THE GREEN FAIRY BOOK.
So saying, he drew a whistle from his pocket, and no sooner had he blown it than the princess saw the water of the river bubble and grow muddy, and in another instant up came hundreds of thousands of great oysters, who climbed slowly and laboriously toward her and laid at her feet all the pearls they contained.
"Those are what 1 call pearls," cried Grumedan in high glee. And truly there were enough of them to pave every path in Potentilla's garden and leave some to spare. The next day Prince Narcissus had prepared for the princess* pleasure a charming arbor of leafy branches, with couches of moss and grassy floor and garlands everywhere, with her name written in different-colored blossoms. Here he caused a dainty little banquet to be set forth, while hidden musicians played softly and the silvery fountains plashed down into their marble basins, and when presently the music stopped a single nightingale broke the stillness with his delicious chant.
"Ah!" cried the princess, recognizing the voice of one of her favorites, "Philomel, my sweet one, who taught you that new song?" And he answered: "Love, my princess." Meanwhile the enchanter was very ill-pleased with the entertainment, which he declared was dullness itself.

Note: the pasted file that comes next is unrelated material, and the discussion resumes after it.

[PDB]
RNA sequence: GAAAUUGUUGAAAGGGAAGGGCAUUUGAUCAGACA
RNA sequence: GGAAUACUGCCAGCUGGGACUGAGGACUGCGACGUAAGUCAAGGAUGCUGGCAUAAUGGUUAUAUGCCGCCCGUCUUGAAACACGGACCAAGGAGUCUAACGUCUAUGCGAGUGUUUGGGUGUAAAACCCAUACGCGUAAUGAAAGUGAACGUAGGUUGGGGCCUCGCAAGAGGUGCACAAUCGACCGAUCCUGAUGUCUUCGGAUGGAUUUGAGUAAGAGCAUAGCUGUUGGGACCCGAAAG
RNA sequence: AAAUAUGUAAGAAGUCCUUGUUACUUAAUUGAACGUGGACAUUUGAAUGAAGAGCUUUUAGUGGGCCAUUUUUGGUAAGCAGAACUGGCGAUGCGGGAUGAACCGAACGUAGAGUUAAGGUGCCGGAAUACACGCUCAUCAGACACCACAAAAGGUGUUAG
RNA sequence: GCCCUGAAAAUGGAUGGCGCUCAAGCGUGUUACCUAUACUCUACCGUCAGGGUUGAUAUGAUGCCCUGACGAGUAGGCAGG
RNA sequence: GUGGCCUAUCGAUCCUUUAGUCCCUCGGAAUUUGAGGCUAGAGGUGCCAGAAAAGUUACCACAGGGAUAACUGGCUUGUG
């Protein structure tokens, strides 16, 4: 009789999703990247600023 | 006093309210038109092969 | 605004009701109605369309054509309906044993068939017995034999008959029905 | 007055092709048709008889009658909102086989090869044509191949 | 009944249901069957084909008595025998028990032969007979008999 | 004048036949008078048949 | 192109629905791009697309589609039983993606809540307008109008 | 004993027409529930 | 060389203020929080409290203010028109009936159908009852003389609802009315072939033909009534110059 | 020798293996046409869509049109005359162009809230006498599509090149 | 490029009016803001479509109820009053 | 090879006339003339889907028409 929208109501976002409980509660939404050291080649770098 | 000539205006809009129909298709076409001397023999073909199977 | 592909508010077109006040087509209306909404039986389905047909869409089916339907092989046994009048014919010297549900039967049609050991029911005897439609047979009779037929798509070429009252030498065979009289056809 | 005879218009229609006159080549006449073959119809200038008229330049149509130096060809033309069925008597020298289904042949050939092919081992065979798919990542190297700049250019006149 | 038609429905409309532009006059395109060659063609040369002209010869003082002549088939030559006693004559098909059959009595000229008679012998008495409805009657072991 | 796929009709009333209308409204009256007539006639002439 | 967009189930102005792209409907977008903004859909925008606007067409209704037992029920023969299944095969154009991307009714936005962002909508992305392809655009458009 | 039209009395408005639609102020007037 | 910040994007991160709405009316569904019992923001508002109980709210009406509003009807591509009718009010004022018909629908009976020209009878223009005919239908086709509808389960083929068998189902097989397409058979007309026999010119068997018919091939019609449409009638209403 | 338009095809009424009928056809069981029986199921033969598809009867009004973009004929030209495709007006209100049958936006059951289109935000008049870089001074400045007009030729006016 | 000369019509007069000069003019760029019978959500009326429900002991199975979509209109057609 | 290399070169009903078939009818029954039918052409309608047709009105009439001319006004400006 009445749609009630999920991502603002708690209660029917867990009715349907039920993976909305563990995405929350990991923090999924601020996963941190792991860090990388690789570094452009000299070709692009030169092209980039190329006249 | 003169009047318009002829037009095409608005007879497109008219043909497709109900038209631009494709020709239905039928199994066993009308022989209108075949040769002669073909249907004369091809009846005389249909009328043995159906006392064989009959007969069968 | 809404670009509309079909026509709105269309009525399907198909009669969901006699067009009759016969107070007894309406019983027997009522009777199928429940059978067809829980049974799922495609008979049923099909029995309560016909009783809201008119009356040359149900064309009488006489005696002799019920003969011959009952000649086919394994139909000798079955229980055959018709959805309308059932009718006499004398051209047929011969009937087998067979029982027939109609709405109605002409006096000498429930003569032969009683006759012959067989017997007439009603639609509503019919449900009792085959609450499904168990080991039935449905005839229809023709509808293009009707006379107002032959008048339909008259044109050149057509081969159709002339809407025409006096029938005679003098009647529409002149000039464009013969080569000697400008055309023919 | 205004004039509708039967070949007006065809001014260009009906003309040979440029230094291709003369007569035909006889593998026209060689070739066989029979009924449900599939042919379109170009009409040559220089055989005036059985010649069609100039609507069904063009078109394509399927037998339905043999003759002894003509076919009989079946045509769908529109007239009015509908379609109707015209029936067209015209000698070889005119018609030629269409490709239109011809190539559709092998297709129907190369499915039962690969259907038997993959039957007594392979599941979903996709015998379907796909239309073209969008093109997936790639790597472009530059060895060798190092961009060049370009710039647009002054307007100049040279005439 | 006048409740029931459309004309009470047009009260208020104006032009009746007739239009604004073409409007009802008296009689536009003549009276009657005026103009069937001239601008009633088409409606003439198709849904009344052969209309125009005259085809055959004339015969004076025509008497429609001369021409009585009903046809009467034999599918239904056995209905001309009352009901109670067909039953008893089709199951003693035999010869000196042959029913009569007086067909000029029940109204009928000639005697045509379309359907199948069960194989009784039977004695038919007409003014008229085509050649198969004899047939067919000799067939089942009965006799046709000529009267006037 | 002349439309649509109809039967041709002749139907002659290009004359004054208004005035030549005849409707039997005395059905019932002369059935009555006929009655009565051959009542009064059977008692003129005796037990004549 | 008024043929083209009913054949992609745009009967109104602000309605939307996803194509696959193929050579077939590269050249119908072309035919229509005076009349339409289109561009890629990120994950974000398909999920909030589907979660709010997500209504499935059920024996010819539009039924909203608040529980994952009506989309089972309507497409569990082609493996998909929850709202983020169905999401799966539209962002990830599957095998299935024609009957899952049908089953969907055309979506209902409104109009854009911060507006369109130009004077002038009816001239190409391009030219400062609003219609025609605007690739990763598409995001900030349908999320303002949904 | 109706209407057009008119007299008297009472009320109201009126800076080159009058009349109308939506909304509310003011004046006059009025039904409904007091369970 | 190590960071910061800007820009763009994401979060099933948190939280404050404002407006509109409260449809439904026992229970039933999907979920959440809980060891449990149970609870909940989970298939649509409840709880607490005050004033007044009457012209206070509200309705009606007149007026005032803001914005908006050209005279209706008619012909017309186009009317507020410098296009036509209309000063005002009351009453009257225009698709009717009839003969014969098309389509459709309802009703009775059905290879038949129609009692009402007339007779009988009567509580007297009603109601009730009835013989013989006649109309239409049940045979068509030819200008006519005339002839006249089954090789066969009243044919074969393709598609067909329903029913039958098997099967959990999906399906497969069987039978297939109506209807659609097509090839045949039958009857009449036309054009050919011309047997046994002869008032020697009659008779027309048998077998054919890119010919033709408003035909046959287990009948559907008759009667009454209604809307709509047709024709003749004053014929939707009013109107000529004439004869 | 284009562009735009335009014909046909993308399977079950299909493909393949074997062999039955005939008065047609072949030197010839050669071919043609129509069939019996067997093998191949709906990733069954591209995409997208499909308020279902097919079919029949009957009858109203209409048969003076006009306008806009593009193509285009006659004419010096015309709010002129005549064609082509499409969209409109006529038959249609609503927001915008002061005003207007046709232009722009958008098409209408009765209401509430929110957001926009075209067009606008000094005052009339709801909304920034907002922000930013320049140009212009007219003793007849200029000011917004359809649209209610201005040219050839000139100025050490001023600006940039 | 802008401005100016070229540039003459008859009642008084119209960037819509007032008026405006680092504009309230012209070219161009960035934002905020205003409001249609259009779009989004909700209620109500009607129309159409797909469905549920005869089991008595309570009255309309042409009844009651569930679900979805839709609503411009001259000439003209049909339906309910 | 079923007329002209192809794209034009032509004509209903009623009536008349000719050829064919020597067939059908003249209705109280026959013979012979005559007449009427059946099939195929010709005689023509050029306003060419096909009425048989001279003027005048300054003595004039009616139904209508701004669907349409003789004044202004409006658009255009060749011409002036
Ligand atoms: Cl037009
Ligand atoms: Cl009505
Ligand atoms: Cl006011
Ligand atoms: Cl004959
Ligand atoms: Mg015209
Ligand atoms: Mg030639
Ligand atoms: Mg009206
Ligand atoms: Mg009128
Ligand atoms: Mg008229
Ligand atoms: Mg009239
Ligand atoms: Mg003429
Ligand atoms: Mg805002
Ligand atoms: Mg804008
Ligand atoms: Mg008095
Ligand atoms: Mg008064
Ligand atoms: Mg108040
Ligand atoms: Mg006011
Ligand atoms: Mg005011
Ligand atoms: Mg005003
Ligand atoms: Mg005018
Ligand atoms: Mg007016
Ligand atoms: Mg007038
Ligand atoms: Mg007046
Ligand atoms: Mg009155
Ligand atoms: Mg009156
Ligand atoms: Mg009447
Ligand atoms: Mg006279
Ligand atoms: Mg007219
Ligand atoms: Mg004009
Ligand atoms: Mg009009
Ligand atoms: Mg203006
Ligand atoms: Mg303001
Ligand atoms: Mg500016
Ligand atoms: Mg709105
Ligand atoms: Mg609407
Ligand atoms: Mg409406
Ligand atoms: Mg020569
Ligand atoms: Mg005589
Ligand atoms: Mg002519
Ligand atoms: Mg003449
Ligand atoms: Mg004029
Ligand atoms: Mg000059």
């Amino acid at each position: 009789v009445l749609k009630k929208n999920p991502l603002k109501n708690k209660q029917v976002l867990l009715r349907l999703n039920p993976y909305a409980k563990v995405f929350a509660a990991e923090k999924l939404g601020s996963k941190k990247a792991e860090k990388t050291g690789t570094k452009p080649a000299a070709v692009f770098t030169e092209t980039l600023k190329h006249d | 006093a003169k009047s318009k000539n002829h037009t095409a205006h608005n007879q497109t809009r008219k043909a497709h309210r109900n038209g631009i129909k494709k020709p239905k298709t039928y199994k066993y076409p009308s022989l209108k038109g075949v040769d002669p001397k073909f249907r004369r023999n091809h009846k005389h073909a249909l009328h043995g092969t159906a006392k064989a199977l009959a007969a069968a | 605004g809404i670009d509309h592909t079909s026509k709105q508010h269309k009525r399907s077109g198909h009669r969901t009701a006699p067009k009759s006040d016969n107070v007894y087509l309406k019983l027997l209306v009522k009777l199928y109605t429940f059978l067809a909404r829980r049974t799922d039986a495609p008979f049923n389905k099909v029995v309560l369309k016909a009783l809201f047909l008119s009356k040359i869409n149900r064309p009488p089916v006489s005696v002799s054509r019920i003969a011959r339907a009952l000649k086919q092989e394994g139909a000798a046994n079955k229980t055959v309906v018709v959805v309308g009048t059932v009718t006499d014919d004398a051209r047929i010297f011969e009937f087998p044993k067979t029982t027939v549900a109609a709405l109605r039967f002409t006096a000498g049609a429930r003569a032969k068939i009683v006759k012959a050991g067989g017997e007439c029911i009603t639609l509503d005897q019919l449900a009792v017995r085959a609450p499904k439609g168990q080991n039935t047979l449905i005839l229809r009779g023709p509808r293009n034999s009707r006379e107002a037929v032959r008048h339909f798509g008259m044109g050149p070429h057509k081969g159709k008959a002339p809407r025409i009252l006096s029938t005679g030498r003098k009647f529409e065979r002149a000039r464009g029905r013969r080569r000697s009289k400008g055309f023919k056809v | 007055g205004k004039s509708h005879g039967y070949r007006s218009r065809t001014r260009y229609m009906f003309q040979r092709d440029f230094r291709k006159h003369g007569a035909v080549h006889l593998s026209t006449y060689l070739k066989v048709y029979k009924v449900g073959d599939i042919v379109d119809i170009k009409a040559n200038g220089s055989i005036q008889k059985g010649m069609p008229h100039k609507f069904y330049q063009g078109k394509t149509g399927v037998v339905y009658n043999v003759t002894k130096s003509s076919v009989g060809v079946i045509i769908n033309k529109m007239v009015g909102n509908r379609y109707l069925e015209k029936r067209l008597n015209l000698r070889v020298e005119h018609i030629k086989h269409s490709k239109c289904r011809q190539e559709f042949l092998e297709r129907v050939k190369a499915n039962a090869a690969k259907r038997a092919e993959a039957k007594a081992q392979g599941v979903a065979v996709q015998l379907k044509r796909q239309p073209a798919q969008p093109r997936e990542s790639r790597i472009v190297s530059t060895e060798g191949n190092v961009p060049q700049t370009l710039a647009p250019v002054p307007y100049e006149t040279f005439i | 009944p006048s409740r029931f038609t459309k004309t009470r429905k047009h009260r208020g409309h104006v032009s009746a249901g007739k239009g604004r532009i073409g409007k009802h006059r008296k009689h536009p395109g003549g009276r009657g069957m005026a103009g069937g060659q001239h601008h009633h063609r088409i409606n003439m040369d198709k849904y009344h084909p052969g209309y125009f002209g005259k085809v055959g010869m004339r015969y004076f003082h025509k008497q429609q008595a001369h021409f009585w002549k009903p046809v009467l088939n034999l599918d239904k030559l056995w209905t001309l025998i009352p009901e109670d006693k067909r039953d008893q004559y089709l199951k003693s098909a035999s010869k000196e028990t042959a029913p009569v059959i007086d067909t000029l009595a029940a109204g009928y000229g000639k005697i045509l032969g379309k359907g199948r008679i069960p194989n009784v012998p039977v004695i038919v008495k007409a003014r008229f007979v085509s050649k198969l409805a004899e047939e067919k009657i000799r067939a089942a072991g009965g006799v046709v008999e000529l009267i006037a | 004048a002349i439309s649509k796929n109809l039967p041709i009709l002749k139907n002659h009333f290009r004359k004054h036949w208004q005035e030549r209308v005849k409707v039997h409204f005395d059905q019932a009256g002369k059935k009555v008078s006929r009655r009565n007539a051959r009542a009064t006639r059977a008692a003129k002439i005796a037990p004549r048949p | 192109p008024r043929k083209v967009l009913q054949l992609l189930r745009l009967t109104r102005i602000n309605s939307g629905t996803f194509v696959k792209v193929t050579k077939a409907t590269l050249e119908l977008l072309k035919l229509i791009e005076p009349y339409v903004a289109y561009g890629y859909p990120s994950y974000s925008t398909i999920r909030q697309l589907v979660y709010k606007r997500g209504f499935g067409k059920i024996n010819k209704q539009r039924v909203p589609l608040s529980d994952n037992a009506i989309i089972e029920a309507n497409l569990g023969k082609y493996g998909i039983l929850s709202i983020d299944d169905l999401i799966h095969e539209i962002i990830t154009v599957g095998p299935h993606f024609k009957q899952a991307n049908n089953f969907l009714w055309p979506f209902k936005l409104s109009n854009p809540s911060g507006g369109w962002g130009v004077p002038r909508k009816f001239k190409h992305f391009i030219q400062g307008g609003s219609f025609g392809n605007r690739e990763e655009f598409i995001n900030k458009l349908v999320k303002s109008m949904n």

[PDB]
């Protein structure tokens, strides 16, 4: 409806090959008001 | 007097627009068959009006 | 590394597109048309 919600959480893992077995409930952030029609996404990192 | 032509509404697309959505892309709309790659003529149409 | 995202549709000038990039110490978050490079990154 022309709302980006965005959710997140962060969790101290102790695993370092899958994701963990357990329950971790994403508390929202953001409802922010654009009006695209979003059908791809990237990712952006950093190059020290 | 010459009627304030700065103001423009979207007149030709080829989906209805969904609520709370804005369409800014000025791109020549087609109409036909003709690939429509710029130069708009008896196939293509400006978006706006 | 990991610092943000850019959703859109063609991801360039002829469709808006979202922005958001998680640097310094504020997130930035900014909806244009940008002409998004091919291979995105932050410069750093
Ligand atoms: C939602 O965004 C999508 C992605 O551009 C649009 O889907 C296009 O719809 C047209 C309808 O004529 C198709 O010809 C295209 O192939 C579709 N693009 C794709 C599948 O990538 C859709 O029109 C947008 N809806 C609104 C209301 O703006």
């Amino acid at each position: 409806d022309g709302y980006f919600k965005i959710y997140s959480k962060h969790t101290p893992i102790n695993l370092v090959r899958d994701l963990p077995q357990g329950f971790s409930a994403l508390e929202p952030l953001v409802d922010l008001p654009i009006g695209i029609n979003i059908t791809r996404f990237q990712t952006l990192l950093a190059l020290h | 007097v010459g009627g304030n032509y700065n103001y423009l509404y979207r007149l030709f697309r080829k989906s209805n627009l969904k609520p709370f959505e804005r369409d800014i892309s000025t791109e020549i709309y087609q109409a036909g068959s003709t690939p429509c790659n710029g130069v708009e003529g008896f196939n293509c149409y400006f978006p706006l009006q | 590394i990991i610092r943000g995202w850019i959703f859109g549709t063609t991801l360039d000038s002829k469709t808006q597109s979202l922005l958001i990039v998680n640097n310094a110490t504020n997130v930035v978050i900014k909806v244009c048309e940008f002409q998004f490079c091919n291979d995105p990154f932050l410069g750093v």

"You don't seem to have any idea in these parts beyond little squeaking birds!" said he. "And fancy giving a banquet without so much as an ounce of plate!"
So the next day, when the princess went out into her garden, there stood a summer-house built of solid gold, decorated within and without with her initials and the enchanter's combined. And in it was spread an enormous repast, while the table so glittered with golden cups and plates, flagons and dishes, candlesticks and a hundred other things besides, that it was hardly possible' to look steadily at it. The enchanter ate like six ogres, but the princess could not touch a morsel. Presently Grumedan remarked with a grin:
"I have provided neither musicians nor singers; but as
you seem fond of mnsic l wil1 sing to you myself."
Whereupon he began, with a voice like a screech-owl's, to chant the words of his "opera," only this time happily not at such a length and without the frog accompaniment. Alter this the prince again asked the aid of his friends the